Elizaveta was never really heavily involved in any trifle political talks. They had agreed, somewhat uncomfortably, that Roderich would work in diplomatics and she would work with war. War, the thing that for such a long time, she was so comfortable with. The blood had never bothered her, the spliced heads rolling on the battlefield were gruesome, yes, but she had always abided under the impression that the ends justified the means. The Great War had torn her apart, literally, relegating her from a powerful nation in Central Europe to a much smaller, much less economically stable country that teetered in political unrest. Elizaveta’s people had first endured a dictatorship, than a drawing of the Iron Curtain that swept them under the Soviet regime. It was then that she realized war was not what she thought it. Or at least, far much more was at stake than a few thousand soldiers. Sometimes it could be an entire ethnicity’s safety, others it could be the internal stability found in dozens of countries- threatening to collapse at any moment. Diplomacy that had taken centuries to create could be destroyed with only a round of ammunition. War was not something to be fiddled with, something to respect, but never to fool with. Elizaveta was not a fool, and she would not be making any of the same mistakes ever again.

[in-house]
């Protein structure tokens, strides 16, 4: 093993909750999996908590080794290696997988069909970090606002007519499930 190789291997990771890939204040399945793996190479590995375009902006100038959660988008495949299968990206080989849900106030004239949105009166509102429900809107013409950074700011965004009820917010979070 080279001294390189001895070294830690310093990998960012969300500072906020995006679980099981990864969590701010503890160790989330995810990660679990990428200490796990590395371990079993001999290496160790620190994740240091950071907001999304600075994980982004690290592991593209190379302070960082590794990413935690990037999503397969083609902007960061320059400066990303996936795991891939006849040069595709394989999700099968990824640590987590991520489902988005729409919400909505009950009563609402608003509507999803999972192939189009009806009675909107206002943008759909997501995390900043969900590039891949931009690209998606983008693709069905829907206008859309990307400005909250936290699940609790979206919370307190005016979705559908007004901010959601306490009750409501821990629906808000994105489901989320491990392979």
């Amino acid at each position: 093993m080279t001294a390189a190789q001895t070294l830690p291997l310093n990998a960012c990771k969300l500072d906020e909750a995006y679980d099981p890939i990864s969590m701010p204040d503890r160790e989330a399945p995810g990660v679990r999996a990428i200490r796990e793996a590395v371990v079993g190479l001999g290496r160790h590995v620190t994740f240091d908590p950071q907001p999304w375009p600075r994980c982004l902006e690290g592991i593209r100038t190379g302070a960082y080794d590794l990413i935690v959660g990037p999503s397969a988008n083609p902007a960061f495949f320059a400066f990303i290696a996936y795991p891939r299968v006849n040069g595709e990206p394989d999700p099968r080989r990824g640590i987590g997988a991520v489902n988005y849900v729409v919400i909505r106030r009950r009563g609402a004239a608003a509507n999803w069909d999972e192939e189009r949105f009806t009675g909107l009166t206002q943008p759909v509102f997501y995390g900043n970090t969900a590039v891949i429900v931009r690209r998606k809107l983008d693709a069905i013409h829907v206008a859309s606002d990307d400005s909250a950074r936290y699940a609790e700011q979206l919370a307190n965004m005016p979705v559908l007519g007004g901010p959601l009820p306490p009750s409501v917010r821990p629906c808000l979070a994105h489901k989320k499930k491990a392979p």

Lili wipes the sweat off her brow, tying her hair back into small pigtails of scraggly, unwashen hair that reeks of sweat. Times have changed so quickly, turmoiled. Her dress, marred with tatters, hands loose on her frame. She is unstable on her feet, balance wavering every other step. She has a meeting later with her boss, and they plan to discuss a possible solution to the war times that have torn her country apart. It is at this meeting that talks are in place of a monetary union between her and her neighbor, Vash. Her army had been disbanded in the 1860’s for financial reasons, and honestly, no one knew where this war could be going. It might show at her doorstep at any moment, and while many of her citizens were prepared to defend themselves, the government itself was in a position that it could not recover from. She joins with Vash, a serious man who rarely smiles but is quite kind to her. The Austrian-Hungarian Empire, or whichever it is called these days, falls in the wake of the war. Roderich, her long time financial partner, disconnects entirely. Him and Elizaveta have lost a war, a war that she is sure no one will forget.